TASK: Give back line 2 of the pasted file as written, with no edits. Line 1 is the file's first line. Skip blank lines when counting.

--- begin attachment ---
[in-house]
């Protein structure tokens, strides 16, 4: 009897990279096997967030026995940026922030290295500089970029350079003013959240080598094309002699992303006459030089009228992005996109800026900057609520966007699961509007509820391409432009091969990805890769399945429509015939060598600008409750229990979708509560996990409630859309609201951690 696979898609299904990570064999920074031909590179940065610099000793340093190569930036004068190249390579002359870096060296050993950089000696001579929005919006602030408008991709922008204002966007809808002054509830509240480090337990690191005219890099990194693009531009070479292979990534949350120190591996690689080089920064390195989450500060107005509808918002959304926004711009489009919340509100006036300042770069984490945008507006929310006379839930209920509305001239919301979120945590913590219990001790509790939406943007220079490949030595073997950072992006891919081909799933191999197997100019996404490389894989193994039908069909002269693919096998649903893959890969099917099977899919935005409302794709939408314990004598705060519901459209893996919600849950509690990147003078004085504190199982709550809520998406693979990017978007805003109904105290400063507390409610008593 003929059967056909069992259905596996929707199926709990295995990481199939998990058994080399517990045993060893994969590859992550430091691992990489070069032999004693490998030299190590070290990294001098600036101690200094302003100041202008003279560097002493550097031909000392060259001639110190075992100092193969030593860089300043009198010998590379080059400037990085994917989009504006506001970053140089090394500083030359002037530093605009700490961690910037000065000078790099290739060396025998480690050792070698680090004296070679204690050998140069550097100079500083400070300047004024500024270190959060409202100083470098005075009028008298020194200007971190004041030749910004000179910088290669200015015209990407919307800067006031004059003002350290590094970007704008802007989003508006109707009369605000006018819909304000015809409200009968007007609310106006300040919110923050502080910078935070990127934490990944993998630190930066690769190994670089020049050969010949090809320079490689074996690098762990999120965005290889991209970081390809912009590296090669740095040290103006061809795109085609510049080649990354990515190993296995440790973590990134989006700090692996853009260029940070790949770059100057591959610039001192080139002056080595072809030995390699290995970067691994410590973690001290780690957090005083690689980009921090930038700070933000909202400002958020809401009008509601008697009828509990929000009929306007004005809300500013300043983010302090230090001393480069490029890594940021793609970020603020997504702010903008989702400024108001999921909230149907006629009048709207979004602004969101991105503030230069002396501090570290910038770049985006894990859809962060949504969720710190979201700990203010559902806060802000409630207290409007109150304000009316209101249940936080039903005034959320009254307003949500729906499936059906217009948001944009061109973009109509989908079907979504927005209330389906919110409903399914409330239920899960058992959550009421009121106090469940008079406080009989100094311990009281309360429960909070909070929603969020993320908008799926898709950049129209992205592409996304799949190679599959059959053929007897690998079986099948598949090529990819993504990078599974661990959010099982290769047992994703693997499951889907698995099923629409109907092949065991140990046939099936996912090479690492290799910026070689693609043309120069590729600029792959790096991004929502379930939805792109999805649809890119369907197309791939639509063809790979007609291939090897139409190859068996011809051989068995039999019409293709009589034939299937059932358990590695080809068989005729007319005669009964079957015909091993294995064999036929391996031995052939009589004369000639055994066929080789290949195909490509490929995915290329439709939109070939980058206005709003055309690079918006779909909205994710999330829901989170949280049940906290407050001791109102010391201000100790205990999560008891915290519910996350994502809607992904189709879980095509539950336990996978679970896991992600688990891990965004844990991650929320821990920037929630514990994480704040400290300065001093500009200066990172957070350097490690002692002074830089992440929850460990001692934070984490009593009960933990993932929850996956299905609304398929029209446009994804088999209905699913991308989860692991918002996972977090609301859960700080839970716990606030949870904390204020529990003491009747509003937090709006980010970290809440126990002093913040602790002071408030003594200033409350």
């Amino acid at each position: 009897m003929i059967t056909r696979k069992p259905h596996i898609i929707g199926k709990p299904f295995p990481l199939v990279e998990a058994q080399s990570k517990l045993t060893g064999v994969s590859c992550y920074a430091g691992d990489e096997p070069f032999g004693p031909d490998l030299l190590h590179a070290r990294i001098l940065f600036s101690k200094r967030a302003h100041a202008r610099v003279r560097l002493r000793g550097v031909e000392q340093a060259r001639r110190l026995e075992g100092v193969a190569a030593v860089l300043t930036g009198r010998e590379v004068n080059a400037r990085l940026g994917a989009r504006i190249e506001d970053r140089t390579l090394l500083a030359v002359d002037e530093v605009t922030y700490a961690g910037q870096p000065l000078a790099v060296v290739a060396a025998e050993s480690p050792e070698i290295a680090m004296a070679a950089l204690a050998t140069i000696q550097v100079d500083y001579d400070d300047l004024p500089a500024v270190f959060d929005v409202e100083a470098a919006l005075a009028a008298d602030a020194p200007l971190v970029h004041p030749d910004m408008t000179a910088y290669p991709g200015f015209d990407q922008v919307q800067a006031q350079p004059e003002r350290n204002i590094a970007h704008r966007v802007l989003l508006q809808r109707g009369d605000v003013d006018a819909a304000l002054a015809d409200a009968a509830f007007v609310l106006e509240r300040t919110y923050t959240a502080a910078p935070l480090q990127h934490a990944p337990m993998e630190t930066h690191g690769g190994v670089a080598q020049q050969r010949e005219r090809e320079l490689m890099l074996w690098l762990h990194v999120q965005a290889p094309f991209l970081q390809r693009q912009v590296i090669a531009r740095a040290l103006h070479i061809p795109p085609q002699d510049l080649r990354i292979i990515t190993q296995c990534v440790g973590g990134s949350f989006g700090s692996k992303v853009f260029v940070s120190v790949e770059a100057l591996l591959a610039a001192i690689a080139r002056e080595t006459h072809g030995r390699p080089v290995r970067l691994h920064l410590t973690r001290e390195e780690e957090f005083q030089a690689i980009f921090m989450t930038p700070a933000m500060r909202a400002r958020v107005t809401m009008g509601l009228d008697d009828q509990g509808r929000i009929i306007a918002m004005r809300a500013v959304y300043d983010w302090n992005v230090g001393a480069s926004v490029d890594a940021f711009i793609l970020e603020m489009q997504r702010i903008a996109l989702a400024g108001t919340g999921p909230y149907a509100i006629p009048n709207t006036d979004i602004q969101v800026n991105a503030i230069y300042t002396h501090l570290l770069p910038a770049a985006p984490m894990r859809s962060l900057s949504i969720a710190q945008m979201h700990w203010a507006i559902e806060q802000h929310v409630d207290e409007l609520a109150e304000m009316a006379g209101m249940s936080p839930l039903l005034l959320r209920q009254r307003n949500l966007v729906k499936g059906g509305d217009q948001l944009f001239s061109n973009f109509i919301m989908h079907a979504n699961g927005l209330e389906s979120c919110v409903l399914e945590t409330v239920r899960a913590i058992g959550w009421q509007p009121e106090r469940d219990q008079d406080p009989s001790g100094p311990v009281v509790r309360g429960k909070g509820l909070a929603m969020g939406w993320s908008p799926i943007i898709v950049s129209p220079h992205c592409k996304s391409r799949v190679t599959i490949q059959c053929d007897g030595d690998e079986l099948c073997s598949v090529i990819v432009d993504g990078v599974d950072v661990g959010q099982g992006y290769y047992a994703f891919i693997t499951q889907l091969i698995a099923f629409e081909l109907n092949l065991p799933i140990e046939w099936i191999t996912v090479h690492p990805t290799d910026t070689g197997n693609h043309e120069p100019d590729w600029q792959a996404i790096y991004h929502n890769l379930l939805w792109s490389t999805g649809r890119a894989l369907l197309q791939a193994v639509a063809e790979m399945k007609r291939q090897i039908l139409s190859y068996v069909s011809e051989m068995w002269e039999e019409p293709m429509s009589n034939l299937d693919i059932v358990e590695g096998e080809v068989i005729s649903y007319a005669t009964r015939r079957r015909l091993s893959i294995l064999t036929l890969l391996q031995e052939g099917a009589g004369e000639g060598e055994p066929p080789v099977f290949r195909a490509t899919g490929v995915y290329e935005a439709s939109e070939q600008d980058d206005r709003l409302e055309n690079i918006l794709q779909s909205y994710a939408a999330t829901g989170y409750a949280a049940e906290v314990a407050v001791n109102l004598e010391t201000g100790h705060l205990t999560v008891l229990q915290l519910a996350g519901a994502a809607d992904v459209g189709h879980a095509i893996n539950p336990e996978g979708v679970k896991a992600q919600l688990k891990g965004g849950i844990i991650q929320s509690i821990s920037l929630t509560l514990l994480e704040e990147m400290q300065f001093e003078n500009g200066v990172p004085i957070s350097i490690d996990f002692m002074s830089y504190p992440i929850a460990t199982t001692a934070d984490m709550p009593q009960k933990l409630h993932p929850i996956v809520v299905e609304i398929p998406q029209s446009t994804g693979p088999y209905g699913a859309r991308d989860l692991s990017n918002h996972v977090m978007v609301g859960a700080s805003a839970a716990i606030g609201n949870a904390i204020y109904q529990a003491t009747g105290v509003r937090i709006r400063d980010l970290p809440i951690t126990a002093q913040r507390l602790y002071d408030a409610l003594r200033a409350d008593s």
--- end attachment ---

């Protein structure tokens, strides 16, 4: 009897990279096997967030026995940026922030290295500089970029350079003013959240080598094309002699992303006459030089009228992005996109800026900057609520966007699961509007509820391409432009091969990805890769399945429509015939060598600008409750229990979708509560996990409630859309609201951690 696979898609299904990570064999920074031909590179940065610099000793340093190569930036004068190249390579002359870096060296050993950089000696001579929005919006602030408008991709922008204002966007809808002054509830509240480090337990690191005219890099990194693009531009070479292979990534949350120190591996690689080089920064390195989450500060107005509808918002959304926004711009489009919340509100006036300042770069984490945008507006929310006379839930209920509305001239919301979120945590913590219990001790509790939406943007220079490949030595073997950072992006891919081909799933191999197997100019996404490389894989193994039908069909002269693919096998649903893959890969099917099977899919935005409302794709939408314990004598705060519901459209893996919600849950509690990147003078004085504190199982709550809520998406693979990017978007805003109904105290400063507390409610008593 003929059967056909069992259905596996929707199926709990295995990481199939998990058994080399517990045993060893994969590859992550430091691992990489070069032999004693490998030299190590070290990294001098600036101690200094302003100041202008003279560097002493550097031909000392060259001639110190075992100092193969030593860089300043009198010998590379080059400037990085994917989009504006506001970053140089090394500083030359002037530093605009700490961690910037000065000078790099290739060396025998480690050792070698680090004296070679204690050998140069550097100079500083400070300047004024500024270190959060409202100083470098005075009028008298020194200007971190004041030749910004000179910088290669200015015209990407919307800067006031004059003002350290590094970007704008802007989003508006109707009369605000006018819909304000015809409200009968007007609310106006300040919110923050502080910078935070990127934490990944993998630190930066690769190994670089020049050969010949090809320079490689074996690098762990999120965005290889991209970081390809912009590296090669740095040290103006061809795109085609510049080649990354990515190993296995440790973590990134989006700090692996853009260029940070790949770059100057591959610039001192080139002056080595072809030995390699290995970067691994410590973690001290780690957090005083690689980009921090930038700070933000909202400002958020809401009008509601008697009828509990929000009929306007004005809300500013300043983010302090230090001393480069490029890594940021793609970020603020997504702010903008989702400024108001999921909230149907006629009048709207979004602004969101991105503030230069002396501090570290910038770049985006894990859809962060949504969720710190979201700990203010559902806060802000409630207290409007109150304000009316209101249940936080039903005034959320009254307003949500729906499936059906217009948001944009061109973009109509989908079907979504927005209330389906919110409903399914409330239920899960058992959550009421009121106090469940008079406080009989100094311990009281309360429960909070909070929603969020993320908008799926898709950049129209992205592409996304799949190679599959059959053929007897690998079986099948598949090529990819993504990078599974661990959010099982290769047992994703693997499951889907698995099923629409109907092949065991140990046939099936996912090479690492290799910026070689693609043309120069590729600029792959790096991004929502379930939805792109999805649809890119369907197309791939639509063809790979007609291939090897139409190859068996011809051989068995039999019409293709009589034939299937059932358990590695080809068989005729007319005669009964079957015909091993294995064999036929391996031995052939009589004369000639055994066929080789290949195909490509490929995915290329439709939109070939980058206005709003055309690079918006779909909205994710999330829901989170949280049940906290407050001791109102010391201000100790205990999560008891915290519910996350994502809607992904189709879980095509539950336990996978679970896991992600688990891990965004844990991650929320821990920037929630514990994480704040400290300065001093500009200066990172957070350097490690002692002074830089992440929850460990001692934070984490009593009960933990993932929850996956299905609304398929029209446009994804088999209905699913991308989860692991918002996972977090609301859960700080839970716990606030949870904390204020529990003491009747509003937090709006980010970290809440126990002093913040602790002071408030003594200033409350």